News Source: CNN

      Tags: the democrats’ house and the senate the american people republican leaders at the end margin for error said on tuesday in the proposal senate minority the white house argue the democratic the potential in the senate their members in the house heads collins said gop senators minimum wage to vote the bill the economy i think a political relief plan against

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      Lindsey Graham says Trump has ‘a dark side’ but could make GOP ‘bigger & stronger’ as he slams ‘out-of-control’ Dems

      SENATOR Lindsey Graham said Trump has 'a dark side' but could make GOP "bigger and stronger."

      Graham has also slammed "out of control" Democrats and said Biden's $1.9trillion Covid relief bill shows they are trying to "reshape America."

      5Lindsey Graham said Trump has 'a dark side' but could make GOP "bigger and stronger"Credit: Axios 5There have been calls to impeach Nancy PelosiCredit: AFP - Getty

      Speaking to Axios on HBO" he said that Donald Trump has a "dark side" but he tries to "harness the magic" because he succeeded where Republican candidates failed.

      He said: "Donald Trump was my friend before the riot. And I'm trying to keep a relationship with him after the riot. I still consider him a friend. What happened was a dark day in American history, and we're going to move forward."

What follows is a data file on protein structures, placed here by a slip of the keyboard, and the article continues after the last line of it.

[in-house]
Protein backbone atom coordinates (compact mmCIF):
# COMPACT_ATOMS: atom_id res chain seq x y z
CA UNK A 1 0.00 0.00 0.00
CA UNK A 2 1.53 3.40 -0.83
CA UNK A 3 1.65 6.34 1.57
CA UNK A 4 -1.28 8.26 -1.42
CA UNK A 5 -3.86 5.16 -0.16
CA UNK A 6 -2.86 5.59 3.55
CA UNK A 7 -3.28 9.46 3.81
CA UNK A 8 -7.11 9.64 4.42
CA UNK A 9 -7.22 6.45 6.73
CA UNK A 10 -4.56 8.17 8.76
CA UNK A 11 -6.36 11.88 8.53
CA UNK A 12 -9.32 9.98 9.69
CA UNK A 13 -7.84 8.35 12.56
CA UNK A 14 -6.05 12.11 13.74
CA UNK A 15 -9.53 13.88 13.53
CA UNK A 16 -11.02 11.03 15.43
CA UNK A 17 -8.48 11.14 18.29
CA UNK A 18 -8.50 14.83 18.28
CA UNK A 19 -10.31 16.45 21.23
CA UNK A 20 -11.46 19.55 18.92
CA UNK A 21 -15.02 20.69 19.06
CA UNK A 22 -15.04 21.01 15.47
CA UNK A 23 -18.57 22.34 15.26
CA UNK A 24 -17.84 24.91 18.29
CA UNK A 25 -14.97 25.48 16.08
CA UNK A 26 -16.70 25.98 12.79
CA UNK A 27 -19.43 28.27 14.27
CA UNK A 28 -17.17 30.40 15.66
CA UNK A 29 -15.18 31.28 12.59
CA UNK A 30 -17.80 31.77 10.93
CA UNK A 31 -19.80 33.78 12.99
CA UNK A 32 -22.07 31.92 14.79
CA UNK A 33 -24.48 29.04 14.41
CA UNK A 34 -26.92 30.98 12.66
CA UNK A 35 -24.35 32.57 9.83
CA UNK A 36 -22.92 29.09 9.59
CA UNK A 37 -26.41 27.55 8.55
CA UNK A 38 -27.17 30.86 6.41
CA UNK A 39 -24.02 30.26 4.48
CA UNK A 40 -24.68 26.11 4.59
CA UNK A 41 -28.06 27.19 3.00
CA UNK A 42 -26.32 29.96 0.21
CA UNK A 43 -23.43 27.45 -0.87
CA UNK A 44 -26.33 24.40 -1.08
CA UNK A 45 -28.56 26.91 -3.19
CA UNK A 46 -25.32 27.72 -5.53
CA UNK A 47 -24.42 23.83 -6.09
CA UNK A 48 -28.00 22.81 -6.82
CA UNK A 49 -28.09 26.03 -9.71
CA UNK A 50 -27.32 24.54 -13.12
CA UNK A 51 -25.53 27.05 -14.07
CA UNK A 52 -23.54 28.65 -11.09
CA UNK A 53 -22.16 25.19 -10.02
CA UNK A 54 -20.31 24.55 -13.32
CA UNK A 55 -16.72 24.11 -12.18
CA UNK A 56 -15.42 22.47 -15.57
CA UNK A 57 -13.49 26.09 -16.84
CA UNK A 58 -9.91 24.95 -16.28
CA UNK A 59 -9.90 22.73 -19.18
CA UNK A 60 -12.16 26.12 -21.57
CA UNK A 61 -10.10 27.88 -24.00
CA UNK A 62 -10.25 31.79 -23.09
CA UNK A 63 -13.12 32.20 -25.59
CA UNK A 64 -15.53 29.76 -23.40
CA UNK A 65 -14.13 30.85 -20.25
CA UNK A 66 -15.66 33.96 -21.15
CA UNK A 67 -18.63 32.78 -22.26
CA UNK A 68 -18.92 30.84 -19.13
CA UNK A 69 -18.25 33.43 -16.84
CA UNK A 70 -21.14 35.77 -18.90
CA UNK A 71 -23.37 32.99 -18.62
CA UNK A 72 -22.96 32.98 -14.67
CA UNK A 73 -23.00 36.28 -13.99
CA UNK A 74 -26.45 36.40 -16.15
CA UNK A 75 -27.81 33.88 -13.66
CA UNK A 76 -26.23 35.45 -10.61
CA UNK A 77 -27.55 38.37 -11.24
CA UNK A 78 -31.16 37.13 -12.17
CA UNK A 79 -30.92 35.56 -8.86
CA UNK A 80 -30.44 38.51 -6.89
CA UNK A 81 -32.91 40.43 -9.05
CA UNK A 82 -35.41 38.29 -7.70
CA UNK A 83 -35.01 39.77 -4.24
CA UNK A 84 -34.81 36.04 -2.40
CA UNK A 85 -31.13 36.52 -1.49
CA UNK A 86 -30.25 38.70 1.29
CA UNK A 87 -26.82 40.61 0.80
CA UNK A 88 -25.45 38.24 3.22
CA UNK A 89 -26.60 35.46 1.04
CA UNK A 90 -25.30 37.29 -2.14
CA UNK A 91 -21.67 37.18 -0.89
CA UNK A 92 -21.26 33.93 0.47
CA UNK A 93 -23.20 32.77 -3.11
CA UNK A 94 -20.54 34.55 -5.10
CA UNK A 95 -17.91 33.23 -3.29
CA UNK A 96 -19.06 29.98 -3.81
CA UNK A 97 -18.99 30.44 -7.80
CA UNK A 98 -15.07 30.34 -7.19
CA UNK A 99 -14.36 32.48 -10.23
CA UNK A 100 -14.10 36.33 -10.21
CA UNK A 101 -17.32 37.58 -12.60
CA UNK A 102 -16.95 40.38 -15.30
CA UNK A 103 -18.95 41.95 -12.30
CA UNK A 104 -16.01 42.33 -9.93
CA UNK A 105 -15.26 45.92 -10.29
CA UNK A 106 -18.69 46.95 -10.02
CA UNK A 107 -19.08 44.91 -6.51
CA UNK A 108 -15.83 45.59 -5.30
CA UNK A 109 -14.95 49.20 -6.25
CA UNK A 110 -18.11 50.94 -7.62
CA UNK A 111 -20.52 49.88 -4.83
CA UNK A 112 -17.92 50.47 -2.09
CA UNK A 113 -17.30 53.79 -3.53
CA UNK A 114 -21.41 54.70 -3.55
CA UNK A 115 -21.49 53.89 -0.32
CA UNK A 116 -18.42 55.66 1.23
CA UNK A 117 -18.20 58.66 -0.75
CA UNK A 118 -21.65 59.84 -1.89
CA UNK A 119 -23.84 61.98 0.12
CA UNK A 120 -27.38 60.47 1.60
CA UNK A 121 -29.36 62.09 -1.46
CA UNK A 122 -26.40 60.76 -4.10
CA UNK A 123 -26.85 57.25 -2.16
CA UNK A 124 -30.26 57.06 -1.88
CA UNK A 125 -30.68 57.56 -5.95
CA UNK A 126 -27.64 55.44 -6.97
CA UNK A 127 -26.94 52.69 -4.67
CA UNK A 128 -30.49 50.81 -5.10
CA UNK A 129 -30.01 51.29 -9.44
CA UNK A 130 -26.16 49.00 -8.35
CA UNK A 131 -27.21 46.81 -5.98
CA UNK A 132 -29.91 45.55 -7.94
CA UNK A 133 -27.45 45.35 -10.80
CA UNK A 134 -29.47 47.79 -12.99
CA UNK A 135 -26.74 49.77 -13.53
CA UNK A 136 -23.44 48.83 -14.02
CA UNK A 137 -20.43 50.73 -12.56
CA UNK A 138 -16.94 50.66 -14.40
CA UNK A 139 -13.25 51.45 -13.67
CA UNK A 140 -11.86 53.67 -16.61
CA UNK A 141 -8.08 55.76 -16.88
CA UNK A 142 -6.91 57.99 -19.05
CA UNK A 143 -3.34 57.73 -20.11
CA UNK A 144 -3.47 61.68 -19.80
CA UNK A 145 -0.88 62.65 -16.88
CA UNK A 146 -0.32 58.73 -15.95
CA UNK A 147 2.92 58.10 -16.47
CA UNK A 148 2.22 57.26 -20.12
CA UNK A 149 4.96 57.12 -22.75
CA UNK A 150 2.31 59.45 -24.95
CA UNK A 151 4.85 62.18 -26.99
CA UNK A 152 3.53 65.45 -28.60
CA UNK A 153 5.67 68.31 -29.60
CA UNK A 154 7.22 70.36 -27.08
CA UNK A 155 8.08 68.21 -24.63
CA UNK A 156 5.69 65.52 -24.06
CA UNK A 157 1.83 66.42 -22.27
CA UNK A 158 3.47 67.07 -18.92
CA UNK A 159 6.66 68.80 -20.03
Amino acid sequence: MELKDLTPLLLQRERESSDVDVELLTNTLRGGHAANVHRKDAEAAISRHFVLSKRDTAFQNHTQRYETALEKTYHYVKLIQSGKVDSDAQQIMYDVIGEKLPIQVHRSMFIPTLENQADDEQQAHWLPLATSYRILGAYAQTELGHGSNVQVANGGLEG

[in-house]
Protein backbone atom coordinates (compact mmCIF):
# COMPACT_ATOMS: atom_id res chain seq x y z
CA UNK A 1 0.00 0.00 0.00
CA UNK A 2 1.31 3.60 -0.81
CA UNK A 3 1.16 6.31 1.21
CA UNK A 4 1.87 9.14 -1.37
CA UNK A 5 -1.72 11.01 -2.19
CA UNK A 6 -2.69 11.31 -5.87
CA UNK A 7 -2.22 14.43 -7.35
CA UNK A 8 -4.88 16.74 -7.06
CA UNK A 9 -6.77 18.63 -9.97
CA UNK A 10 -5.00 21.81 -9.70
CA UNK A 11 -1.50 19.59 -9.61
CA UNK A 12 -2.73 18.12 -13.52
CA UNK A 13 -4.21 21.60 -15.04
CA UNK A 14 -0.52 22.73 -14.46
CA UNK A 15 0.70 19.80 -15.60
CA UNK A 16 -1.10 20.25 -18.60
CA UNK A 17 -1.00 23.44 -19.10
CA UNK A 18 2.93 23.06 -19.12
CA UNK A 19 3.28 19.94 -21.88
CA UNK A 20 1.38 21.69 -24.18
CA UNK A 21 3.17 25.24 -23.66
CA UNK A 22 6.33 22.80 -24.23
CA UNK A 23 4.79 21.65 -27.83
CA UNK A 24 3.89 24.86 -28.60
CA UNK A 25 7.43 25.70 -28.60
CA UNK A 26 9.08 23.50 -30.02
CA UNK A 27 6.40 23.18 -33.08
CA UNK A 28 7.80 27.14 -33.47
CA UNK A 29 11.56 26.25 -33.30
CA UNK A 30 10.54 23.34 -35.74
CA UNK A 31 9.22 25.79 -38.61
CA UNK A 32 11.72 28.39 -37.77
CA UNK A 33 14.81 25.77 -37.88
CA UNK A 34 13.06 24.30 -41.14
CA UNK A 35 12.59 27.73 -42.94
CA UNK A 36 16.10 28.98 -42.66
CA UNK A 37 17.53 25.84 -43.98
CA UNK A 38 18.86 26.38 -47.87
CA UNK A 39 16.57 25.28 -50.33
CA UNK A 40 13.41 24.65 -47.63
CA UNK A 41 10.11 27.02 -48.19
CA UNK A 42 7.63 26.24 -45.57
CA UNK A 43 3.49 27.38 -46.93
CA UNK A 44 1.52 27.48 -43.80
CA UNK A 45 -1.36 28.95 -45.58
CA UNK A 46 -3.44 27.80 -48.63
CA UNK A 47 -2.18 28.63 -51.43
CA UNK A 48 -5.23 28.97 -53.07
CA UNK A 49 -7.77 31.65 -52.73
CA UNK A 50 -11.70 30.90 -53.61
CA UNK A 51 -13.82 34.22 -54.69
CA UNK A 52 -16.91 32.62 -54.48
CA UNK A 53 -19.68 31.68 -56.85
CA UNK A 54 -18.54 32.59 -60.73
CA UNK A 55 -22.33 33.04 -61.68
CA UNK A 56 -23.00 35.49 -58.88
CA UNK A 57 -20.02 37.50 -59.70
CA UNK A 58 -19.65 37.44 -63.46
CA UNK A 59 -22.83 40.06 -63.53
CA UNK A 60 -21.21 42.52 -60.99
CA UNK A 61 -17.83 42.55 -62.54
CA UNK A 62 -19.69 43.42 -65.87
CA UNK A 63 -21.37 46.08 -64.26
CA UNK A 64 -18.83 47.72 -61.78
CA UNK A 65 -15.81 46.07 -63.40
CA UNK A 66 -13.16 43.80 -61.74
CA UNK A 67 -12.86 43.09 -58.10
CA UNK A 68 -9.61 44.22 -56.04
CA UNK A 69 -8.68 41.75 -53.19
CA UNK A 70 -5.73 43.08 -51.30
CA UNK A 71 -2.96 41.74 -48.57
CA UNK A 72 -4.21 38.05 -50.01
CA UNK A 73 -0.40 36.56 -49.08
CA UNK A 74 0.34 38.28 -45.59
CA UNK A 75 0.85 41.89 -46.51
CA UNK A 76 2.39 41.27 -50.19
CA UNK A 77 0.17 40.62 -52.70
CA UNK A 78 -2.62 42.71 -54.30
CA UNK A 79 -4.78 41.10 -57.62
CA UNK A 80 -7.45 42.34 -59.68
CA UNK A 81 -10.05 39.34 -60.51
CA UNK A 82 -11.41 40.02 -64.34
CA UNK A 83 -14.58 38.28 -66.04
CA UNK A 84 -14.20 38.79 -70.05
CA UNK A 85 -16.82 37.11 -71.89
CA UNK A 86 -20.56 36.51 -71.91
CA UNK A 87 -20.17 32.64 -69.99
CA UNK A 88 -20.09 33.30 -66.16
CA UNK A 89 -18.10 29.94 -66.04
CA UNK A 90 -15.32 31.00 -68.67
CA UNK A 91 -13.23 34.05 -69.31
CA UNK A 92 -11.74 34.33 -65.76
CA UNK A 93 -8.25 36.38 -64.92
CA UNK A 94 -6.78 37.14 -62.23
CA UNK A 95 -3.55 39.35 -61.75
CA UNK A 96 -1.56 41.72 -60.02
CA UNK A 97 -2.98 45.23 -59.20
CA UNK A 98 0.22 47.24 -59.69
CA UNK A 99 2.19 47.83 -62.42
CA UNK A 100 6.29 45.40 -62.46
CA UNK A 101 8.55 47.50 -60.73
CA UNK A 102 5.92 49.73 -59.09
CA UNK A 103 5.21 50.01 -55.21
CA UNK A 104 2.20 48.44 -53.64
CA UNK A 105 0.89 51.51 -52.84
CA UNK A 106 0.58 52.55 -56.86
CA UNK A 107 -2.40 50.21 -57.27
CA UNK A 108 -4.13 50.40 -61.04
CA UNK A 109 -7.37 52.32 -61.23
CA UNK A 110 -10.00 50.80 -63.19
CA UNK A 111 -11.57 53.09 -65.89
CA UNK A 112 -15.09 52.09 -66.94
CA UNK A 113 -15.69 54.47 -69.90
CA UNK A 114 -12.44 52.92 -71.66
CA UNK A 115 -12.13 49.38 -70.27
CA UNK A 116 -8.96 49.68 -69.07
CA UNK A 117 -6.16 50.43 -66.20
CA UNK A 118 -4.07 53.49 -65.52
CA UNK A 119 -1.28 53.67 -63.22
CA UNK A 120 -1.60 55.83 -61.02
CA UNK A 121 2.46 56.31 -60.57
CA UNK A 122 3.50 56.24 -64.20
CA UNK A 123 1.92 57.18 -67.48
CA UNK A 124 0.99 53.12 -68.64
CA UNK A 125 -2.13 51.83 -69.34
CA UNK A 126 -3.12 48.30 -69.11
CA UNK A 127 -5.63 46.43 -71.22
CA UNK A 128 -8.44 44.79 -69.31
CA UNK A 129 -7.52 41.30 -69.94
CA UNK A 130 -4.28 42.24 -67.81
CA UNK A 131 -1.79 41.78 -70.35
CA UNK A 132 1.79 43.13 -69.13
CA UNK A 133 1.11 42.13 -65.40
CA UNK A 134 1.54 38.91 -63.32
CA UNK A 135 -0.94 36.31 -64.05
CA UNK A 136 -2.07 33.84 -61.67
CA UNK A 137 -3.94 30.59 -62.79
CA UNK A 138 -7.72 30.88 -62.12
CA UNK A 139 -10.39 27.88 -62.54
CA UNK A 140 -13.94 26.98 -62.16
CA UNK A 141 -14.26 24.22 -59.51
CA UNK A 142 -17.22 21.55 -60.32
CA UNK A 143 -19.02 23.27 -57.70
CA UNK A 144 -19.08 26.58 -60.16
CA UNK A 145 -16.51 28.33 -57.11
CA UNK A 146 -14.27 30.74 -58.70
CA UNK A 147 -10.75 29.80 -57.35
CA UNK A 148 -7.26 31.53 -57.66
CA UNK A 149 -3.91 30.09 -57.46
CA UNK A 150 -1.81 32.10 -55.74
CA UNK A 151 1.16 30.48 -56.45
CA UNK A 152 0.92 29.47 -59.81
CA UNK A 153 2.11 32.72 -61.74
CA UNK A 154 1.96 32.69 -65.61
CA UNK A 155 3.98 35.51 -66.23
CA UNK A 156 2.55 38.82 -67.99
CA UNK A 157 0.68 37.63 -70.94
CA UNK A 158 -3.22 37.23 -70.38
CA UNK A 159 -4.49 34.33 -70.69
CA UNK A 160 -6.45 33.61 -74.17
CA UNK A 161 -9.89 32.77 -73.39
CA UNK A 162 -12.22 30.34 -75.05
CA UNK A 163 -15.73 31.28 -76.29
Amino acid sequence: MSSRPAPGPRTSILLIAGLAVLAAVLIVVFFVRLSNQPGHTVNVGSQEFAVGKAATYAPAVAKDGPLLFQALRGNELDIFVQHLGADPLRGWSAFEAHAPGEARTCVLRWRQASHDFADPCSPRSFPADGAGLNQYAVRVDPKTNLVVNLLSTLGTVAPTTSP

"I want us to continue the policies that I think will make America strong. I believe the best way for the Republican Party to do that is with Trump, not without Trump."

      "Mitt Romney didn't do it. John McCain didn't do it. There's something about Trump. There's a dark side and there's some magic there.

      "What I'm tryin' to do is just harness the magic.

      "To me, Donald Trump is sort of a cross between Jesse Helms, Ronald Reagan and P.T. Barnum."

      "He could make the Republican Party something that nobody else I know can make it. He can make it bigger. He can make it stronger. He can make it more diverse. And he also could destroy it.

      The Senator also said that the $1.9trillion Covid relief bill shows "out of control" Democrats are trying to "reshape America."

      He told Fox News: "It took 27 hours to pass and I'm proud of my Republican colleagues for fighting back.

      "March of 2020 we passed a $1.9trillion bill the same amount of money 96 to nothing because we understood the need to fight Covid.

      5Graham slammed "out of control" DemocratsCredit: Reuters 5The Senator also said that the $1.9trillion Covid relief bill shows "out of control" Democrats are trying to "reshape America."Credit: Getty Images

      "A year later, March of 2021, the Democrats have the House, the Senate and the White House and what did we tell you?